April 12, 2021
April 12th, 2021

Question: Who said :” I saw, as through a glass darkly?”

Yesterday’s question answered below:Igmar Bergman’s famous movie was called the Seventh Seal. What is that named for?
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History for 4/12/2021
Birthdays: Henry Clay, Lily Pons, Lionel Hampton, Herbie Hancock, Monserrat Caballe', Ann Miller, Tiny Tim, Shannon Dougherty, Andy Garcia is 65, Claire Danes is 42, David Letterman is 74

65AD. SENECA DIED- The Roman philosopher Seneca committed suicide after his old pupil the Emperor Nero ordered him to. The poets Lucan and Petronius were also forced to kill themselves. When Nero sent you an indictment for treason, you knew the verdict would be guilty. So, you had the option of avoiding the public trial and horrible execution by committing suicide in the comfort of your own home. This also ensured your wealth would go to your family and not be confiscated by the state. Seneca had previously been condemned by Emperors Caligula, and Claudius as well, but always managed to wiggle out of it. But now his luck ran out. While Nero's Praetorian guards waited the old man opened his veins, but his circulation was so bad that it was taking him forever. The Praetorians patience finally exasperated, they took him in to his steam bath and suffocated him.

1606- The Union Jack adopted as the official flag of Great Britain. It showed the union of Scotland's cross of St. Andrew (white diagonal cross on blue background) with England's cross of St. George (red perpendicular cross on white background).

1633- GALILEO FACED THE INQUISITION- Galileo was forced to publicly recant the theories of Copernicus before the court of the Holy Inquisition. The argument of hot irons and thumbscrews outweighed his mathematical proof that the earth went around the sun.
Copernicus shrewdly avoided this problem by publishing his theory on his deathbed. When he heard of Galileo’s censure Frenchman Rene Descartes was intimidated enough to stop writing Le Monde, a book summing up his major philosophical and scientific conclusions.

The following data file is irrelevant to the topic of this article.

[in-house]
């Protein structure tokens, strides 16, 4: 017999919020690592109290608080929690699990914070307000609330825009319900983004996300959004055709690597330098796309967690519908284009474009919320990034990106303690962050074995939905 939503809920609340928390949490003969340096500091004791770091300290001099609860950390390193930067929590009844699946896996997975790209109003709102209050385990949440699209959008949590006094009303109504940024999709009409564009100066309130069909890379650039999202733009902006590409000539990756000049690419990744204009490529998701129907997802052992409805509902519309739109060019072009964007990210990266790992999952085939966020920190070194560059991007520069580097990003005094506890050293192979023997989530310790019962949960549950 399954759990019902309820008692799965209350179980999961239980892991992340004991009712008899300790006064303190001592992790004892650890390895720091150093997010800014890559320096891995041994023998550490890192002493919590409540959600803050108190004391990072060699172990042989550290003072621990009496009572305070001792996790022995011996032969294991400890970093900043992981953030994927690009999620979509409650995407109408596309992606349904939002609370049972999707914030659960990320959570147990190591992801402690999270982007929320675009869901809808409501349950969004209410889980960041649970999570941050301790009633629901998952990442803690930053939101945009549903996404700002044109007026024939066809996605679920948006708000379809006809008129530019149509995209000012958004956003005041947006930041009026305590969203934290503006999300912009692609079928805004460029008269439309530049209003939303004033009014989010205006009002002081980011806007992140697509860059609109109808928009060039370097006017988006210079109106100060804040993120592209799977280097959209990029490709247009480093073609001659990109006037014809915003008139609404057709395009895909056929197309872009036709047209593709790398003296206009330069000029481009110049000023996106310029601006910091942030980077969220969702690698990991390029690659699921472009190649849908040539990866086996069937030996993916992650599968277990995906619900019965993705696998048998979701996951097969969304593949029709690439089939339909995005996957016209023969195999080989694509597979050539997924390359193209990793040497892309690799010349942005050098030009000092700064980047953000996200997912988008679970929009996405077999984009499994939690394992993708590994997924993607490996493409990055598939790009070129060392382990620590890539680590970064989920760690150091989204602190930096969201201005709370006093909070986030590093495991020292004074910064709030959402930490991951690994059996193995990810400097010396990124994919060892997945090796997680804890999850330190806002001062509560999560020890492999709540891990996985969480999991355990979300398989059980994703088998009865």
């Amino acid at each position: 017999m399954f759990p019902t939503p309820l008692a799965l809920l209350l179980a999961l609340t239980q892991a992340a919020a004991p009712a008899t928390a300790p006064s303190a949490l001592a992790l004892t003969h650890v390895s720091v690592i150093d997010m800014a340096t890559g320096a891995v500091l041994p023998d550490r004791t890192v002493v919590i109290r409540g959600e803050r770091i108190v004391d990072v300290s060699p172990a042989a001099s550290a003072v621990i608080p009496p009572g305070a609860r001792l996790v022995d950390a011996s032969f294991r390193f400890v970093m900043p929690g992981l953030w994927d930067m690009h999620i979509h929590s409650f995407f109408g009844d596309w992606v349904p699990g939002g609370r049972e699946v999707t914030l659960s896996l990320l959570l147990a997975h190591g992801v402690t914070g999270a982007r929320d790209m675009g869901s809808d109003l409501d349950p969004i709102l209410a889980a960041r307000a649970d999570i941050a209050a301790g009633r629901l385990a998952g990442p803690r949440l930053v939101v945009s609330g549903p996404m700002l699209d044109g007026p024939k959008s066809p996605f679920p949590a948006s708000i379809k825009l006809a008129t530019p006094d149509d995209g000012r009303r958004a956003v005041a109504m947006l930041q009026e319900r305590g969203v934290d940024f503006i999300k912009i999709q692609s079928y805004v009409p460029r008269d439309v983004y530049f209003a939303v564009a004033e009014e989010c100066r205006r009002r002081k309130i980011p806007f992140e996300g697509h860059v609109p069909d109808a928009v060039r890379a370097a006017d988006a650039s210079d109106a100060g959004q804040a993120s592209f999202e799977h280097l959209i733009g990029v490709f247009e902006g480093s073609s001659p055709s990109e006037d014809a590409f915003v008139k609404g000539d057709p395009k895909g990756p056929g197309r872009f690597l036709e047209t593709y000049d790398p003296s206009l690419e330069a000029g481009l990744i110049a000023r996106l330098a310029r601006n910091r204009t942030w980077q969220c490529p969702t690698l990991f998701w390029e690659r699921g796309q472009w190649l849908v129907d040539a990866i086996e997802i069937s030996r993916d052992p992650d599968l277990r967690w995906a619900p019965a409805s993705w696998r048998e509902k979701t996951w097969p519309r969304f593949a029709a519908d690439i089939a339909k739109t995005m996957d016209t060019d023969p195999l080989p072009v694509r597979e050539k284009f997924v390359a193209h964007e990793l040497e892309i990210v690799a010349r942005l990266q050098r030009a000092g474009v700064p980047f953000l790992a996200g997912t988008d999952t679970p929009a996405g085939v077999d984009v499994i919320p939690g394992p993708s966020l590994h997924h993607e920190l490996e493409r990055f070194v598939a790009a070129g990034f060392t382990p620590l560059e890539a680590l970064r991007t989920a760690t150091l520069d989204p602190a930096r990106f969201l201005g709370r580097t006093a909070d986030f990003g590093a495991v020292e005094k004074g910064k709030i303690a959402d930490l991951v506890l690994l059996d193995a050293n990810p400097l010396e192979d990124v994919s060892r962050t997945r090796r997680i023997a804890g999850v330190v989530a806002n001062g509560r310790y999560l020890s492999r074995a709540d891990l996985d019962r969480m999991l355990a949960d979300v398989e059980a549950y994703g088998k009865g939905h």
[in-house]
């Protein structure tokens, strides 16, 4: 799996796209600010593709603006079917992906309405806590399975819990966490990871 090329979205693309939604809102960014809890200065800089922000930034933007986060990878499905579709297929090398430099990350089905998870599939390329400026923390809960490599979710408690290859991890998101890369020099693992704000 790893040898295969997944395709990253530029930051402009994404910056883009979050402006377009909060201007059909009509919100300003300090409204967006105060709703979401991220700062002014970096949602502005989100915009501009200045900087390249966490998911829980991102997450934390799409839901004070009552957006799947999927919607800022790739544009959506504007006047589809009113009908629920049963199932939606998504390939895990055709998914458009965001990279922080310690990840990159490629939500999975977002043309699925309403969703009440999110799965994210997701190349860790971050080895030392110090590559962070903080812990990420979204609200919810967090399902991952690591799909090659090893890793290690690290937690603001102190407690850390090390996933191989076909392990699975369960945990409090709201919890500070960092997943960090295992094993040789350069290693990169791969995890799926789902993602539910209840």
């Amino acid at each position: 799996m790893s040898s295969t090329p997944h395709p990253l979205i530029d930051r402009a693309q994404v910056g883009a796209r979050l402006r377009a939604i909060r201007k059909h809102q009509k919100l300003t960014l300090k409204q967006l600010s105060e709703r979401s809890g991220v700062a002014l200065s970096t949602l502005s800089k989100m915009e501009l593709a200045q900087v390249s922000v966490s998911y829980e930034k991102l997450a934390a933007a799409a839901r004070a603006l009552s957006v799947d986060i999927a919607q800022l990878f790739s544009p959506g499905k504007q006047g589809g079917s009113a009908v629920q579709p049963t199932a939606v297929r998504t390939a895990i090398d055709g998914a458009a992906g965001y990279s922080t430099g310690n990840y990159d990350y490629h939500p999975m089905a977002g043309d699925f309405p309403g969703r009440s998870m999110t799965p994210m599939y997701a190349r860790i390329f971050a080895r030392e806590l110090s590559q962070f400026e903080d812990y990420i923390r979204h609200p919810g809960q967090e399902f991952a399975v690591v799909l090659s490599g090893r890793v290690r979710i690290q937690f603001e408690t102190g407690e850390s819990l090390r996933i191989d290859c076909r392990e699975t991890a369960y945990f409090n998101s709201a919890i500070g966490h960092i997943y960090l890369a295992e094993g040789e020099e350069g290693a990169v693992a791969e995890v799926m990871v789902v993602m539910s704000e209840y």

The Catholic Church kept Galileo under house arrest for the rest of his life, and even Protestant reformers like Martin Luther and John Calvin also considered him a dangerous lunatic. His conviction was overturned in 1827 and the Holy See admitted he might have been right in 1989. Supposedly as Galileo was leaving the courtroom he whispered to a friend " eppi si muove !" but it does move! Meaning the earth.

1709- In London the first issue of the Tattler published. “All accounts of gallantry, pleasure, poetry, foreign and domestick news you will have from Saint James Coffeehouse.”

1796- George and Martha Washington sit for painter Gilbert Stuart. Stuart noted that the General was a singularly uncooperative model. He tried small talk about his famous battles but that made GW even more annoyed. Washington much preferred a discussion on how to raise turnips to reliving his military career. The likeness Stuart painted became the basis for many other paintings and prints. Today it is on the U.S. one dollar bill. Eventually Gilbert Stuart had to move to England, because the only commissions he ever got were people wanting copies of his Washington portrait.

1843- A charter to sell Life Insurance is granted to the Mutual Life Insurance Company of New York, beginning the American insurance industry.

1861 -THE AMERICAN CIVIL WAR BEGAN-For the previous twenty years Southerners and Northerners debated slavery and the right of a state to leave the American union. Guerilla violence had already been raging in border states like Missouri and Kansas when in response to Abraham Lincoln’s election 11 states announced the formation of a new country- The Confederate States of America.
In the tense months after the Southern States declared independence a question arose. Who now owned U.S. Army bases and their property on Southern soil ? Fort Leavenworth & Fort Fisher gave up without a struggle. The one other obvious place was Fort Sumter, sitting out in the middle of Charleston Bay, South Carolina. U.S. Col. Robert Anderson would defend the flag even as he was surrounded by hostile batteries, commanded by his former West Point pupil Gen. Pierre Beauregard.